: null}
      </ul>
    </div>
  );
}

You could also write an expression that evaluates to a real boolean, like so:

export function PeopleGreetings3({ people }: GreetingProps) {
  return (
    <div>
      <ul>
        {people.length > 0 &&
          people.map((name) => <li key={name}>Hello {name}!</li>)}
      </ul>
    </div>
  );
}

Now, how to detect this issue before it creates an obscure bug?


Unfortunately, because this is related to how React components work, JavaScript thinks this is what you want. Not even TypeScript could detect an issue.


Of course, if you’re using SonarLint, you’re covered 😎. See below:

In case you’re wondering, Eslint also has a rule for detecting this. Although you might need to add the eslint-plugin-react plugin and configure it in your .eslintrc.json file. Note that this rule is NOT included by default in the React plugin’s “react/recommended” setting, you need to add it manually even if you are already extending:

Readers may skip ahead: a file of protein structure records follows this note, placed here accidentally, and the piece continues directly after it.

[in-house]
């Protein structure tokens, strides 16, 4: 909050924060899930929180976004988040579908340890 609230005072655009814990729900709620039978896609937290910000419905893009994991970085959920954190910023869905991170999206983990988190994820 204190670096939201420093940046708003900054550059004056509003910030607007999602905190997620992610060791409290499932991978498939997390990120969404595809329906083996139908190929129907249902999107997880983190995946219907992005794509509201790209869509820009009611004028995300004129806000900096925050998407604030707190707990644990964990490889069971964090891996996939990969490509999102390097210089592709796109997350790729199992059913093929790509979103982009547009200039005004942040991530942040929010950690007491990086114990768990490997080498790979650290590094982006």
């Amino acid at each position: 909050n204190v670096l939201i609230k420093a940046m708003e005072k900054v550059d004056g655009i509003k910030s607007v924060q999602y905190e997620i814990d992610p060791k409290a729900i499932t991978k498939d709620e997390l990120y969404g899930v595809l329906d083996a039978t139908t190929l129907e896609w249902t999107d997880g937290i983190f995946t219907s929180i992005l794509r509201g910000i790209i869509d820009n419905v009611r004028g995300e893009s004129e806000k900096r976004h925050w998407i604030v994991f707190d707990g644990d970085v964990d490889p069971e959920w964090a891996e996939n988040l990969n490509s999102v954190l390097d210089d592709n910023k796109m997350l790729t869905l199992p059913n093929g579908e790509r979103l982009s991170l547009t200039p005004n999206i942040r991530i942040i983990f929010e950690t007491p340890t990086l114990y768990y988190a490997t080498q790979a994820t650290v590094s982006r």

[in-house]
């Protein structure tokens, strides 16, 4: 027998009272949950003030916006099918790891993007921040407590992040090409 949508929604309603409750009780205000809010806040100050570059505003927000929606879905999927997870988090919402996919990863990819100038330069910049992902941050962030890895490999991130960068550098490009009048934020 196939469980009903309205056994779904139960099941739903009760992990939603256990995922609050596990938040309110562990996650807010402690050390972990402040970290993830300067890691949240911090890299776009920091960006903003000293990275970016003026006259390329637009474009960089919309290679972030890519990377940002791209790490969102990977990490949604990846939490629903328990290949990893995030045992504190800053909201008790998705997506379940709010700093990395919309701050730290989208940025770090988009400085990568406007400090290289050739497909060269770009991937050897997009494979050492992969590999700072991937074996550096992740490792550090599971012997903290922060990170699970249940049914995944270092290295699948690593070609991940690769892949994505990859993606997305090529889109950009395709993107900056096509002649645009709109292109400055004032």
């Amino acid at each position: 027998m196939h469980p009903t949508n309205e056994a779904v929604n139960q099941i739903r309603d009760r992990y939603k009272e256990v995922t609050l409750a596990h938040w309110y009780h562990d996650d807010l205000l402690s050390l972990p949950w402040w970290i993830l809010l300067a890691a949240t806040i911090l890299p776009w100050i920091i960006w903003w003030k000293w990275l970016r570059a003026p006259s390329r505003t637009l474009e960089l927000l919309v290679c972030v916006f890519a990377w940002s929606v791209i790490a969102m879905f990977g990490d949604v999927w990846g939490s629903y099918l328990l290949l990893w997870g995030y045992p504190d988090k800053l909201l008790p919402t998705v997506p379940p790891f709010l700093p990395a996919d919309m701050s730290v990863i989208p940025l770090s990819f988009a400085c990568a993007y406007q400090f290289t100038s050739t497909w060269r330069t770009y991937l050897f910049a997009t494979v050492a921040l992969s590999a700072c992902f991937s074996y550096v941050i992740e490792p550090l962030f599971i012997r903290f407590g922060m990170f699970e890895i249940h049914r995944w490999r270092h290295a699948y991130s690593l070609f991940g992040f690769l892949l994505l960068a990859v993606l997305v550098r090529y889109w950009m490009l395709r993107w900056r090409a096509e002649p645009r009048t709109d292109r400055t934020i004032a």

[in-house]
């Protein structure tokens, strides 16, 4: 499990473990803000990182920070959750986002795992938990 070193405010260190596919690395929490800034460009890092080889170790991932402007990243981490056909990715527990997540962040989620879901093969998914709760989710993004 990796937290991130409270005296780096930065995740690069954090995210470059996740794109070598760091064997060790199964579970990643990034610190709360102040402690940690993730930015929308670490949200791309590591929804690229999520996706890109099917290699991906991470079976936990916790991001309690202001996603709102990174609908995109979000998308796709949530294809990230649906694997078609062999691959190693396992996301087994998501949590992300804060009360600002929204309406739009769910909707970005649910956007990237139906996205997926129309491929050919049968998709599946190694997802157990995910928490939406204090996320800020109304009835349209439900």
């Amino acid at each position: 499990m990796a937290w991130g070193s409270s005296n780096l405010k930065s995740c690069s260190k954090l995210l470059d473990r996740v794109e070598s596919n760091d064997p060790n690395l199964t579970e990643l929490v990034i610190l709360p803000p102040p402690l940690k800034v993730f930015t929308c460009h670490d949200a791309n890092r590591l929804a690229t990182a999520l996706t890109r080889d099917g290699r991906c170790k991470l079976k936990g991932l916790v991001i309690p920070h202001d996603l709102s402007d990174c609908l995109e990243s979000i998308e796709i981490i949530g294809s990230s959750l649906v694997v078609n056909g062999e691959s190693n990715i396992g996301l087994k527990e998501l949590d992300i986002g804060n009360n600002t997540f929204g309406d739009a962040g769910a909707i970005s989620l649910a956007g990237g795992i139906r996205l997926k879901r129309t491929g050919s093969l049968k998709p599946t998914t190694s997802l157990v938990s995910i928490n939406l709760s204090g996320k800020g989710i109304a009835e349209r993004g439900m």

$ npm install eslint eslint-plugin-react --save-dev

$ cat .eslintrc.json

{

  "extends": [

    "plugin:react/recommended"

  ],

  "rules": {

    "react/jsx-no-leaked-render": [

      "error",

      { "validStrategies": ["ternary", "coerce"] }

    ]

  }

}

Render your comments

Not all comments are made alike. As you know, there are a few ways to create comments in JavaScript and TypeScript:

// I’m a single line comment

/*

 * I’m a multiline comment

 */

const today = Date.now() // Inline comment here

That’s all fine. The problem comes when you try to do that within JSX in a React Component. Can you guess what this will render?